It should also be stressed that although this act is commonly referred to as the Geo-blocking Regulation, the prohibitions provided for in it are not limited to e-transactions only, but also apply, to the extent appropriate, to transactions carried out at fixed points.
In principle, the regulation prohibits three categories of activities based on the criterion of discrimination on grounds of nationality, residence or place of establishment (collectively referred to below as “location”).
Firstly, geo-blocking is not allowed, i.e.:
- Preventing or restricting a customer’s access to a website or application
- Redirecting the customer, without his consent, from the website he is trying to access to its equivalent for customers from another country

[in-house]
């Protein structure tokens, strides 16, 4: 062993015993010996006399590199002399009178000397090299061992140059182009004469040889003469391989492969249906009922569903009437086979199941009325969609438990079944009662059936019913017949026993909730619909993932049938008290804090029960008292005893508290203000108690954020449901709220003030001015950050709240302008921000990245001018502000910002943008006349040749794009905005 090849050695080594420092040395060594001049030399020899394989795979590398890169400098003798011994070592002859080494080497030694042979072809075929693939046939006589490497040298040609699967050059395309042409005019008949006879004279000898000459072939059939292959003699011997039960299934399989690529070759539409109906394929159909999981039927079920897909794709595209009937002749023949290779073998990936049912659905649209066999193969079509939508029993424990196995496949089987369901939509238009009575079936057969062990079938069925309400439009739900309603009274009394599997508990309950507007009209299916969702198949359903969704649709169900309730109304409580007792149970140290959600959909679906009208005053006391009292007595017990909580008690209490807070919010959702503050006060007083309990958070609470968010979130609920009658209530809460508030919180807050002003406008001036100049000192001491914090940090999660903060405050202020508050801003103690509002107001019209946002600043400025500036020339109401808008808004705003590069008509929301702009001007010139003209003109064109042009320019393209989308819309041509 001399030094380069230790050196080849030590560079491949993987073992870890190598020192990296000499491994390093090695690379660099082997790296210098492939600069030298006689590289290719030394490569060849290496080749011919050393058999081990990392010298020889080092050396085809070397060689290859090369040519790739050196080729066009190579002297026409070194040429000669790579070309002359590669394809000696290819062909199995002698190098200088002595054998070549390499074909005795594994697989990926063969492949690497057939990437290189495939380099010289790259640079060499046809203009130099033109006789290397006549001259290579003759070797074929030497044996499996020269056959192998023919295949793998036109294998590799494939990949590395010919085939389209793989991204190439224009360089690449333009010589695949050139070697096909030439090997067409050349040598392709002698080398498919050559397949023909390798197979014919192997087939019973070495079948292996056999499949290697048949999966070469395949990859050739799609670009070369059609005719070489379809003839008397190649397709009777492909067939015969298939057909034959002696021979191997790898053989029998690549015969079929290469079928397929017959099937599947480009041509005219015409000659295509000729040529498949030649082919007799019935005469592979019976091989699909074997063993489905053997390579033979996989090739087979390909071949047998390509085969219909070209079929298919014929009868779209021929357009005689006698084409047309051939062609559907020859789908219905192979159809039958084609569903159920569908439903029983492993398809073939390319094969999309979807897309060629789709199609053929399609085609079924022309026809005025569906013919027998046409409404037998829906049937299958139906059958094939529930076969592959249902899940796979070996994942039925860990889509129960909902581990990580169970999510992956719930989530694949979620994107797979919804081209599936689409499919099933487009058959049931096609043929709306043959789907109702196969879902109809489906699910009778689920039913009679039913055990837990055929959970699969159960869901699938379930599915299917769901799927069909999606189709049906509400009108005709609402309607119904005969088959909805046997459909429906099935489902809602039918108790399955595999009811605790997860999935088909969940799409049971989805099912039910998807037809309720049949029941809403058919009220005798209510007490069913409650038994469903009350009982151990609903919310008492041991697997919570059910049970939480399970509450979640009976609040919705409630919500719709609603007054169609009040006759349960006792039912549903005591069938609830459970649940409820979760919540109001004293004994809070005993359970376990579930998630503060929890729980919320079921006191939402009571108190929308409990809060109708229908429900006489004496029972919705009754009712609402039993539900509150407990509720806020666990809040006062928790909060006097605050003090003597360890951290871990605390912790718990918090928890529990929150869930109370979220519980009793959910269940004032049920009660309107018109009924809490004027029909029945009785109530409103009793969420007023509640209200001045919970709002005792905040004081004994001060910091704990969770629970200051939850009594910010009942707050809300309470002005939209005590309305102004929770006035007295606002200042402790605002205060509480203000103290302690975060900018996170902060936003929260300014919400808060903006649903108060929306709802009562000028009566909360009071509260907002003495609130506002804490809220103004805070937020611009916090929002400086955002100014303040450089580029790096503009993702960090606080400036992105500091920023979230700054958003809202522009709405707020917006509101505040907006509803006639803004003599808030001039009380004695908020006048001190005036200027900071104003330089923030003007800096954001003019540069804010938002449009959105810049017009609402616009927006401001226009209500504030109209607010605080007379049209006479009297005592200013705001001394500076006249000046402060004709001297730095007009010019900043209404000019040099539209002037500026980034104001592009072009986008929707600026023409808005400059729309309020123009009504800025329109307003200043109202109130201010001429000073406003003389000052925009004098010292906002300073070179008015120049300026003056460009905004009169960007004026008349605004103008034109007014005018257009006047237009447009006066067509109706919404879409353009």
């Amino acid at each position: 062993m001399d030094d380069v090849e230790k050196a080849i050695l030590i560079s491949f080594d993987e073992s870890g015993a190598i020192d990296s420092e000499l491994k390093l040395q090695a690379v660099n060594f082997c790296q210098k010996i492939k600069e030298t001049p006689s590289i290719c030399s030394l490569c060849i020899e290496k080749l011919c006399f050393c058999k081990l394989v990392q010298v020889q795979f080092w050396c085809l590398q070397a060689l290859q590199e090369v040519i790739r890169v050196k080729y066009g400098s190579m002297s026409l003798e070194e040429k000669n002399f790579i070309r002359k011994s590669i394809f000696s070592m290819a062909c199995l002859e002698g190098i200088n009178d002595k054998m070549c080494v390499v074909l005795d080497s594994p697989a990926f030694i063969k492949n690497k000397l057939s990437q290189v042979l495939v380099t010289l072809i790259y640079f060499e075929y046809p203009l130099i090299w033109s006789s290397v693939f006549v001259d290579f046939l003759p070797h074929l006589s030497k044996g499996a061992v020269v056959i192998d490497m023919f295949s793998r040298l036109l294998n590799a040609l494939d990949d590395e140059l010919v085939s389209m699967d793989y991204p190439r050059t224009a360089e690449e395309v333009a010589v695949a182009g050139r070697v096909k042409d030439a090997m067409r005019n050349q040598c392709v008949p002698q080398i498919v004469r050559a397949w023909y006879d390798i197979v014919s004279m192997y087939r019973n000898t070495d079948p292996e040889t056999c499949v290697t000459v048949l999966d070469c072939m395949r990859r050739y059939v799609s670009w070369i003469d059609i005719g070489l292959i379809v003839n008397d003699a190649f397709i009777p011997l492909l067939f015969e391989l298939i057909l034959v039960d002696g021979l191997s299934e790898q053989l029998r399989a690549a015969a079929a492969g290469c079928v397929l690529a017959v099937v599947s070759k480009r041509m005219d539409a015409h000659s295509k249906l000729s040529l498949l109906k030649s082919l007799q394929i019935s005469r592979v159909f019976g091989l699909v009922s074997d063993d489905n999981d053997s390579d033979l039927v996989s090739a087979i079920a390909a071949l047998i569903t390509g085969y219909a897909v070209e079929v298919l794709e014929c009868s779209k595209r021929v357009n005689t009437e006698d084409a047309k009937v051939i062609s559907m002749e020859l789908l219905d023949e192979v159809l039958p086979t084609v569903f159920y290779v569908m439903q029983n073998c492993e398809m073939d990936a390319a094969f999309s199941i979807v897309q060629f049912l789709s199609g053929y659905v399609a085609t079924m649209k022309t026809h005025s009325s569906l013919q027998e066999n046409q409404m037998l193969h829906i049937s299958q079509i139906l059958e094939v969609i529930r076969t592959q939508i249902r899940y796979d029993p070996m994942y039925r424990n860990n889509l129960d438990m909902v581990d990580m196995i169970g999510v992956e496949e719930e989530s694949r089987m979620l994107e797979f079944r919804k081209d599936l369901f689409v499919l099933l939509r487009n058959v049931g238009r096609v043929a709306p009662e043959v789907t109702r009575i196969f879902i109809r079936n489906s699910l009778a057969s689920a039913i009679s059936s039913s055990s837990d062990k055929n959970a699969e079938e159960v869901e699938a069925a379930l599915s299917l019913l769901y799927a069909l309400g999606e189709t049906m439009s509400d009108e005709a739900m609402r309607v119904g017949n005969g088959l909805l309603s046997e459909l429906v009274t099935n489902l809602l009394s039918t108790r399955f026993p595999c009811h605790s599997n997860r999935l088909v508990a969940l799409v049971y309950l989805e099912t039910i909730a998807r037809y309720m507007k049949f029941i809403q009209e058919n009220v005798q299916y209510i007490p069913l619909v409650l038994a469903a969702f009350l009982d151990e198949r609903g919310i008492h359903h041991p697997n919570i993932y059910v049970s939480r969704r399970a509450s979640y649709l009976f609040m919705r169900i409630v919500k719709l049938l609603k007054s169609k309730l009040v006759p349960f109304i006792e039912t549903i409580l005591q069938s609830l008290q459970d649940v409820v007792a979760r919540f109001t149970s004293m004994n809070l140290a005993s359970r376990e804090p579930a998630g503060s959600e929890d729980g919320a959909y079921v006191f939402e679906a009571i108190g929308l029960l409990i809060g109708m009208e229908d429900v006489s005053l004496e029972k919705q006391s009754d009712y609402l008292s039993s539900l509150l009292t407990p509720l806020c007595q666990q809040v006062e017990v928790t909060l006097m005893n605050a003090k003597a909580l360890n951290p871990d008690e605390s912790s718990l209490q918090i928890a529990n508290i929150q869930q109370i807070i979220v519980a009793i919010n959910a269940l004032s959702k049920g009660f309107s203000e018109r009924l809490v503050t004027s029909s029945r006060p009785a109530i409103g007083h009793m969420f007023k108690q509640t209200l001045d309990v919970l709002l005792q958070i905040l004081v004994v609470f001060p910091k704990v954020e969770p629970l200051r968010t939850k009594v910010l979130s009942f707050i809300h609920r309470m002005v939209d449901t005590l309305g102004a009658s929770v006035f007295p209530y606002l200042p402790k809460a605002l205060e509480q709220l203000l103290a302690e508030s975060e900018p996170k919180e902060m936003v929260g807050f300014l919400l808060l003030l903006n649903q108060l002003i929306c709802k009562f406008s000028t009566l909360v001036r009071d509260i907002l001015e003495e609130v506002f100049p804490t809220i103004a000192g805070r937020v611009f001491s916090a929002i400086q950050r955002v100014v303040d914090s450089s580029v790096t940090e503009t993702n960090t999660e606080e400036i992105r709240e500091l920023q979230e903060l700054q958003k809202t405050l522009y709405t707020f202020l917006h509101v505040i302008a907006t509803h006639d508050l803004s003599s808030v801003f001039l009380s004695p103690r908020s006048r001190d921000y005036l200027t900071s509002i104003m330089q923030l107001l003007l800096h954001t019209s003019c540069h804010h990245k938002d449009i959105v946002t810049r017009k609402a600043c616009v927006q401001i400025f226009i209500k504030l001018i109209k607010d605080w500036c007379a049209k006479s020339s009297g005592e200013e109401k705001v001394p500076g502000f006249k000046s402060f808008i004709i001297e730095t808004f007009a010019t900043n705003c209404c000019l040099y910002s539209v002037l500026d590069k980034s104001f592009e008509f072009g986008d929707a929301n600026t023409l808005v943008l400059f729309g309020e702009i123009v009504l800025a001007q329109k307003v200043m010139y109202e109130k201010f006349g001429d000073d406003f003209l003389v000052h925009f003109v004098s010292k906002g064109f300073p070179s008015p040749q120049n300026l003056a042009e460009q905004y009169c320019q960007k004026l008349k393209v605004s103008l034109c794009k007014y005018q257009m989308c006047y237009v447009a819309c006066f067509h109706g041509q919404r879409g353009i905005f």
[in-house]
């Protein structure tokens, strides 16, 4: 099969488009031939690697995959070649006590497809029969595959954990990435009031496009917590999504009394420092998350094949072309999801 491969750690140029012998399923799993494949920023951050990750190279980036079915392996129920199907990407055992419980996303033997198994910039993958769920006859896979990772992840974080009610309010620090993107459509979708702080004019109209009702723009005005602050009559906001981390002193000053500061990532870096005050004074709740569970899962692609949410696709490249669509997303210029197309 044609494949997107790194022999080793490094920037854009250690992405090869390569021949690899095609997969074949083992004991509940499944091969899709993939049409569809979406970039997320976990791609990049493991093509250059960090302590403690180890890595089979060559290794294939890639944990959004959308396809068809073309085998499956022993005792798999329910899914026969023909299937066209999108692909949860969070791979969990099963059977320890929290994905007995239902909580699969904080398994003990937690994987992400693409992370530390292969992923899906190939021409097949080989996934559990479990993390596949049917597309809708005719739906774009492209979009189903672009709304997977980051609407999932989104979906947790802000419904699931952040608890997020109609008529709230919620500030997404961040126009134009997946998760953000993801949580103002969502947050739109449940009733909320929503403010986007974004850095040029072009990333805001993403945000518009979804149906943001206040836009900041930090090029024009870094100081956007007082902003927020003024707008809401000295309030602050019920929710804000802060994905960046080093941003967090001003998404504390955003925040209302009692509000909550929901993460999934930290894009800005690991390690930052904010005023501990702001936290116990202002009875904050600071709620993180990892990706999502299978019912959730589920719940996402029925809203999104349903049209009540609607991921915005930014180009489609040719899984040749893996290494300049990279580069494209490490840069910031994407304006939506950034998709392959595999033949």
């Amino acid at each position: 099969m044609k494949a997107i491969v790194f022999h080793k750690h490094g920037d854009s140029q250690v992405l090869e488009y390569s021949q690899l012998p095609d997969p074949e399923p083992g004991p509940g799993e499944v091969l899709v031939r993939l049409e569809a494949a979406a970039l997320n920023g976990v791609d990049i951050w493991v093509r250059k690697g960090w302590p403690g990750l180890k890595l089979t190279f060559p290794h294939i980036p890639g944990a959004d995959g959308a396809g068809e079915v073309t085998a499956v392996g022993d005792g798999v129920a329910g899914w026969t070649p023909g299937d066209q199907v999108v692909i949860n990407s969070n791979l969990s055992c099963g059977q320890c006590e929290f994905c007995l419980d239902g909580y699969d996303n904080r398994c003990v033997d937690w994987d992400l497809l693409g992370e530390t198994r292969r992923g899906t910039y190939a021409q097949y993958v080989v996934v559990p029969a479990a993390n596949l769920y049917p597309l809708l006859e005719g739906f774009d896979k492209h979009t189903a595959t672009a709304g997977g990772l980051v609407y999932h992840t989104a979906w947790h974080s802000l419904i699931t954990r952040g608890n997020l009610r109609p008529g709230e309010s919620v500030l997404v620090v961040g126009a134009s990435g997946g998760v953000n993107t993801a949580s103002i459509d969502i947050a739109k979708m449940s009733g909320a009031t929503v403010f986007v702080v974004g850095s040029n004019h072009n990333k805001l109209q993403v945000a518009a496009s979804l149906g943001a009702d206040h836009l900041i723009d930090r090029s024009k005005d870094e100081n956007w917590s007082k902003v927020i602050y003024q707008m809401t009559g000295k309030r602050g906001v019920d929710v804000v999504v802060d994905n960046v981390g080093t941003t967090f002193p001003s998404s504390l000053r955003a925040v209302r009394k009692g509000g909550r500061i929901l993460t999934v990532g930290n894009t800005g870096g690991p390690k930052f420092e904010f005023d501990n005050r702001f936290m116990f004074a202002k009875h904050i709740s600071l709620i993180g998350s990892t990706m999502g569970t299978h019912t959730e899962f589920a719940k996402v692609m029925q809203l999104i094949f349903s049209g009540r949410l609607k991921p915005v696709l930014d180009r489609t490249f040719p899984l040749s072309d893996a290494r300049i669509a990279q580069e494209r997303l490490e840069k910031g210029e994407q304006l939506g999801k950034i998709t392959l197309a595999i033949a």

due to the client’s location criteria, e.g. based on the client’s computer IP address.
This type of geographical blocking can only be used if it is necessary to comply with legal requirements, in which case the seller must explain the reasons for its use to customers.
Differences in accessing goods and services
The regulation prohibits differentiating the general conditions of access to goods or services (thus, for example, net prices) based of the customer’s location criteria, if the customer intends to:
- Purchase goods that are delivered or received in the country to or in which the seller offers delivery or collection (e.g. the price of IT equipment for a Polish customer buying at a French online or brick-and-mortar shop must not be higher than for French customers)